I think that in Finance there is (at least) two fieds that are directly interested in extending the geometric brownian motion as driver for stock market(or other underlyings)
First is pricing for which I think some good answers have been previously posted
Second is risk management which intends to model the risk factor dynamics over generally short period of time (that lives in real world when pricing is living in risk neutral world). In this field the last say belongs more to statisticians than probabilists, and ways to get stylised facts about market returns (such as fat tails) is typically using extensions of GARCH models
Regards
"Non Gaussian MertonBlackScholes Theory" by S.I, Boyarchenko & S.Z, Levendorskii， A systematical exploitation of financial pricing processes via tools such as Levy processes, Feller processes and pseudodifferential operators.
There's been a huge amount of literature written on the subject, Google is full of it. Why heavy tails are not mainstream in basic modeling? That's not because these models are "too complex", but mostly because they are not obvious. And risk management and portfolio techniques need an obvious (linear etc.) model to build on that, otherwise very little can be done for the dollar spent on the analysis. "Heavy tailed" models are a huuuge family, I would compare their difference vs. Gaussian to the difference between processes with memory vs. Markov chains  the two families simply cannot be compared. The first type has thousands of concepts of the second type in it.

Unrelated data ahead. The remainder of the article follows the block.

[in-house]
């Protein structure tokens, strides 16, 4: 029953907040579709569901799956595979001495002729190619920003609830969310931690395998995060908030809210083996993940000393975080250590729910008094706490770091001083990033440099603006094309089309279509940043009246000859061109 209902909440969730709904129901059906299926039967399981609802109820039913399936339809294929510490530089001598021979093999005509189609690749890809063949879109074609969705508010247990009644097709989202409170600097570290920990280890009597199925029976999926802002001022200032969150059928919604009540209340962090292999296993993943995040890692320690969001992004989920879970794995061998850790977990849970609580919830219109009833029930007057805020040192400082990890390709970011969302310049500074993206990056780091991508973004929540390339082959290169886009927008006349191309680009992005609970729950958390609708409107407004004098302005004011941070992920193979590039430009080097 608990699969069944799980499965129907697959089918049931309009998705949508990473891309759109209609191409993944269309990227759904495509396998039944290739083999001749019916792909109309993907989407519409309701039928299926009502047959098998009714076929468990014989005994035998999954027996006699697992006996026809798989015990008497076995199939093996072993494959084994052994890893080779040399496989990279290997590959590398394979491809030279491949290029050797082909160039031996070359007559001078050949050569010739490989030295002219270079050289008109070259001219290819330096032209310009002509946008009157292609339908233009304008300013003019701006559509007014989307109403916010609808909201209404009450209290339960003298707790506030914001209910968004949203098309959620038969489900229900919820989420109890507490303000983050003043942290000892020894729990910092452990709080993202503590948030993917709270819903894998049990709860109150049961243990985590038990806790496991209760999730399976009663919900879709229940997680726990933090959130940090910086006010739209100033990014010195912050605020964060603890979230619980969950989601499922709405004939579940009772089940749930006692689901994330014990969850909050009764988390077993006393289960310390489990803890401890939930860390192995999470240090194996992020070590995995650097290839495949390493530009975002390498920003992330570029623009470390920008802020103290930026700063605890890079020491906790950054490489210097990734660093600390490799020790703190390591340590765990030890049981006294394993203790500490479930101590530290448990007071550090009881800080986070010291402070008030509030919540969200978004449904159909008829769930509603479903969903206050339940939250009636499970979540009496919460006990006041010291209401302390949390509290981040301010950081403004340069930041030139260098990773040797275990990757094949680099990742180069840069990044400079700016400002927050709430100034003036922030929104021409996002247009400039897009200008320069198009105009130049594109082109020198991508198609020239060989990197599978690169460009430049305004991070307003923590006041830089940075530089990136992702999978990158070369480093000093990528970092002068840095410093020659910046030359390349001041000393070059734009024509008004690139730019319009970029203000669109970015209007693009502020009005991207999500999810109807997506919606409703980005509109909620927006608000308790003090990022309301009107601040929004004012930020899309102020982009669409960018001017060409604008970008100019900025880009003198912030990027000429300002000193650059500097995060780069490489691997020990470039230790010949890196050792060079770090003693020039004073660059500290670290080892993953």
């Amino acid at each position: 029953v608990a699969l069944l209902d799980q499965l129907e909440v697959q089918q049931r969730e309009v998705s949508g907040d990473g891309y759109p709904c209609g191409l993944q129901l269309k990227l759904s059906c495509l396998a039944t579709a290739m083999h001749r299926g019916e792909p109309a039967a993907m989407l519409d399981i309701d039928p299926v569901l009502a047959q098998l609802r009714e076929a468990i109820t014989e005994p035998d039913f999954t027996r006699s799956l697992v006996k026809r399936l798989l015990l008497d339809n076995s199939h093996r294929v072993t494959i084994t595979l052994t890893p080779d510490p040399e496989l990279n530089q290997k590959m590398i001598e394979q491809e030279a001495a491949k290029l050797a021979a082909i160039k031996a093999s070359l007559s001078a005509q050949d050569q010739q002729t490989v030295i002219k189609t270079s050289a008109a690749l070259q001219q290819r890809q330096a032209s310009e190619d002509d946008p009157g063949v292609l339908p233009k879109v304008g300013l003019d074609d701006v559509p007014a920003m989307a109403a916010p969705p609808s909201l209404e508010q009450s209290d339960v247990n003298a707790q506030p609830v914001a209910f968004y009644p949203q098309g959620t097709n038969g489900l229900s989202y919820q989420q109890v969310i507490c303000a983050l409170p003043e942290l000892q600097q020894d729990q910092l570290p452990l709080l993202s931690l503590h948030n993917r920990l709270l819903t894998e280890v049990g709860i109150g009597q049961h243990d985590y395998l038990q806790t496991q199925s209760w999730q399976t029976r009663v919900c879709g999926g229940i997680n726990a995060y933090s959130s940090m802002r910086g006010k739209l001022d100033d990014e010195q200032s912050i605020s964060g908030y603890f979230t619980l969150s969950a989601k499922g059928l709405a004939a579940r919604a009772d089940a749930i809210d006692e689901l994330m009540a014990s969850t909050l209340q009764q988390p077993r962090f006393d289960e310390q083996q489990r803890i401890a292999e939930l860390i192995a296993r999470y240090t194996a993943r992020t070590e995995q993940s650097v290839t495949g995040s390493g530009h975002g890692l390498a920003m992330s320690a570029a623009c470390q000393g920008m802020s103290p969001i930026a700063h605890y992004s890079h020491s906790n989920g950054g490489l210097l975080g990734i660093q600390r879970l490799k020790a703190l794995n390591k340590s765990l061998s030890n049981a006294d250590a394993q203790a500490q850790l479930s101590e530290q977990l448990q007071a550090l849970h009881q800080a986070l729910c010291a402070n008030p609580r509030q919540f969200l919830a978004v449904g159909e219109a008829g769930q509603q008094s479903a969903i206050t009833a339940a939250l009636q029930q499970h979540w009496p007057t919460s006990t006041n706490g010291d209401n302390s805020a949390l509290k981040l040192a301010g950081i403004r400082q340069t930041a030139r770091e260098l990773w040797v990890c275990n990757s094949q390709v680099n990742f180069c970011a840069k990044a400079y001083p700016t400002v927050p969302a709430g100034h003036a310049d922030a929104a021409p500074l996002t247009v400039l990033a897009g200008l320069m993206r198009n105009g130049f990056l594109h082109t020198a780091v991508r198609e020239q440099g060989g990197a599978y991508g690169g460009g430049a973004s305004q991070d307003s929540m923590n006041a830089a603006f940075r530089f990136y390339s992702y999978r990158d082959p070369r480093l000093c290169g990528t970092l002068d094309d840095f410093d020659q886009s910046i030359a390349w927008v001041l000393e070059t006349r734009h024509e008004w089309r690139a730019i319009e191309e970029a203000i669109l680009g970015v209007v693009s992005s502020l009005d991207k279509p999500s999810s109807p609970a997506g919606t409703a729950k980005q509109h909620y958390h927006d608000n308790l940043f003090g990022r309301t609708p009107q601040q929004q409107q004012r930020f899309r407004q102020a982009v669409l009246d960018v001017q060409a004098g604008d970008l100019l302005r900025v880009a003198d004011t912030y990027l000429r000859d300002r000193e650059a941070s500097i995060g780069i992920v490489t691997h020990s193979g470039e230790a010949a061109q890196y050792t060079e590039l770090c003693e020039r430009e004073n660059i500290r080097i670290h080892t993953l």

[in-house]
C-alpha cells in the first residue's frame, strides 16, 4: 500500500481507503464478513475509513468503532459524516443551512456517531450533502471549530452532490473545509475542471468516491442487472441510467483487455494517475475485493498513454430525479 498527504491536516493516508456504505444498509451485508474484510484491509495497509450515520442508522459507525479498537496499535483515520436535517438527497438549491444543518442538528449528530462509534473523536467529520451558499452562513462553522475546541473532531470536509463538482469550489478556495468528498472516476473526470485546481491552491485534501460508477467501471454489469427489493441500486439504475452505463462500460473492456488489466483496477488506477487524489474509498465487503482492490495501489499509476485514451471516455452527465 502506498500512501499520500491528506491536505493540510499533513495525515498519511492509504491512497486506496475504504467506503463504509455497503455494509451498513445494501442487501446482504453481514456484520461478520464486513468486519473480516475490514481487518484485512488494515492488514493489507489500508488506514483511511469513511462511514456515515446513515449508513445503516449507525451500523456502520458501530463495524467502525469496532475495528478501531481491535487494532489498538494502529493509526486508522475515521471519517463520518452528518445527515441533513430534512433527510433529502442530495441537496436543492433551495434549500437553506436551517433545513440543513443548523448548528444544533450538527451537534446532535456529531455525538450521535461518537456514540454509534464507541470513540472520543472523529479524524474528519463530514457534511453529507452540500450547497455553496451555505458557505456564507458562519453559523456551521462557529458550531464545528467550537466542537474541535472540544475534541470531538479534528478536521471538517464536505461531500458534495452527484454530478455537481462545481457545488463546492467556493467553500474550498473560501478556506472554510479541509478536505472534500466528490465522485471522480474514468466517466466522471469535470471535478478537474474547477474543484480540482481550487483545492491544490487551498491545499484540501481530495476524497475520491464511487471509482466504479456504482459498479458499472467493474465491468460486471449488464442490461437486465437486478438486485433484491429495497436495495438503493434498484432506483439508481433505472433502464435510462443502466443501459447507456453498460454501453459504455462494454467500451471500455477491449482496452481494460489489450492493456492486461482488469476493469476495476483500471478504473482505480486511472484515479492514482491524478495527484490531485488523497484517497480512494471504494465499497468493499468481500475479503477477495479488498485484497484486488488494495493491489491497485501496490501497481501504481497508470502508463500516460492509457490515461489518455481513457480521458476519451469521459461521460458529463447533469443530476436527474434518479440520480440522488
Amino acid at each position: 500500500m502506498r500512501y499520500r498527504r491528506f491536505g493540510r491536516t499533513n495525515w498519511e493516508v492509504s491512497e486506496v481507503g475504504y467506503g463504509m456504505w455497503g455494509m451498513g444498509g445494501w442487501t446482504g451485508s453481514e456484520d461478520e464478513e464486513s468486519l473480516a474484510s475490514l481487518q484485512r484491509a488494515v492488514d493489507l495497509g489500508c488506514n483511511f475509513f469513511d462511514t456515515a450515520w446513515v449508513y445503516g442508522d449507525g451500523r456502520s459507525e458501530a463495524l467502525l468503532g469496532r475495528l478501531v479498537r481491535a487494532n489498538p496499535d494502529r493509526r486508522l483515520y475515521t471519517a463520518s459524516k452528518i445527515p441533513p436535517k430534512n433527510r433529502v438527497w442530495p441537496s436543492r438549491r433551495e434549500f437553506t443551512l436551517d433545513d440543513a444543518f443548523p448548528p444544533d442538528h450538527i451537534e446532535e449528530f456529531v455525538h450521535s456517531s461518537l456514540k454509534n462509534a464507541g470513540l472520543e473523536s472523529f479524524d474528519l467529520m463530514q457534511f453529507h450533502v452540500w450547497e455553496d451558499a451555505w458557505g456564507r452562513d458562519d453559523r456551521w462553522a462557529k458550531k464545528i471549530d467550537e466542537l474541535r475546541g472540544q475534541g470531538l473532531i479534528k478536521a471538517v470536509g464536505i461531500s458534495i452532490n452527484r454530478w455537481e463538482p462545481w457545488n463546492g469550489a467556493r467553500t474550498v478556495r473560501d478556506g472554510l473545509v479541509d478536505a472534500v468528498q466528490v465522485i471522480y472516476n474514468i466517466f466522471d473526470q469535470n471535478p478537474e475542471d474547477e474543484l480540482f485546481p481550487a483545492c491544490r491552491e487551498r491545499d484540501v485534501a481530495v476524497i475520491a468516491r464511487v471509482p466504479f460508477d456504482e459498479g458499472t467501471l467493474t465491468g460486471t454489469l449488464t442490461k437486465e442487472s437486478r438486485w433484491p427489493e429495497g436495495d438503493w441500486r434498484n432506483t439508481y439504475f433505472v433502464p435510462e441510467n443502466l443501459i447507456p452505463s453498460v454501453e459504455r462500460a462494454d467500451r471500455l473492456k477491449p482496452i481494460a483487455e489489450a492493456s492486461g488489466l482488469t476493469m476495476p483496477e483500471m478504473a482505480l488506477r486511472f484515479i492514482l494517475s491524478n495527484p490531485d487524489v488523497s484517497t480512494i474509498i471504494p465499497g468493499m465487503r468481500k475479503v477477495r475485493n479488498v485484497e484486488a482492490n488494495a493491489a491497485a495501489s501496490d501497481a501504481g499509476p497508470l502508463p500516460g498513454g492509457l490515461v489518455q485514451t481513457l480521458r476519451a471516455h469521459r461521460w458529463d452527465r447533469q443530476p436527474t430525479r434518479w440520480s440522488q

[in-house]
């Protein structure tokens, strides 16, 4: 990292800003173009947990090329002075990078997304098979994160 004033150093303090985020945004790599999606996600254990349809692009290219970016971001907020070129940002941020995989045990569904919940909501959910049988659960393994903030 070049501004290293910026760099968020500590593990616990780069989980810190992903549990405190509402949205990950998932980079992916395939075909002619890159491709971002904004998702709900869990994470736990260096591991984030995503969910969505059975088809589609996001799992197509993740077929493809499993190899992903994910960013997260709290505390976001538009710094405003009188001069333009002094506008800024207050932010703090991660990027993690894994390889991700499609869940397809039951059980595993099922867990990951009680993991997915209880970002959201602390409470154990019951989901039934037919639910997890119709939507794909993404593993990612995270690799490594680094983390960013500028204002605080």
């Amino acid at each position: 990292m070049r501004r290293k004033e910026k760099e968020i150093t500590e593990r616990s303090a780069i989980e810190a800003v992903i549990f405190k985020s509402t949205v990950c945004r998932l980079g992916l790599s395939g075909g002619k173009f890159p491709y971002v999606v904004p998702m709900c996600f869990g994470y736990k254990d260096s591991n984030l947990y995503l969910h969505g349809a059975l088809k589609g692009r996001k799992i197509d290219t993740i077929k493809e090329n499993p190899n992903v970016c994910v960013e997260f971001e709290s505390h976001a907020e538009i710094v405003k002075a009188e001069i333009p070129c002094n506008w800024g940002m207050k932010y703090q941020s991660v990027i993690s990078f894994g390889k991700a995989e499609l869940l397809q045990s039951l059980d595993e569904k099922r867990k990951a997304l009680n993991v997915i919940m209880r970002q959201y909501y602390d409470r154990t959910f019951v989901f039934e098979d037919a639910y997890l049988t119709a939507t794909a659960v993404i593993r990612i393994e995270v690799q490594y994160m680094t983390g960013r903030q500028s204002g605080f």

Please approach the Stable family with caution  from my experience, it doesn't precisely model real series (but, of course, better than Gauss). A composition (like different laws for the middle term and the tail  like multiplied by some exponential decay, different power laws, etc.) often works better. Of course, you can't toss these distributions around anymore, like you do with Gaussian.
I recommend Nassim Taleb's book "The black swan". He writes a lot about Gaussian vs. Mandelbrotian.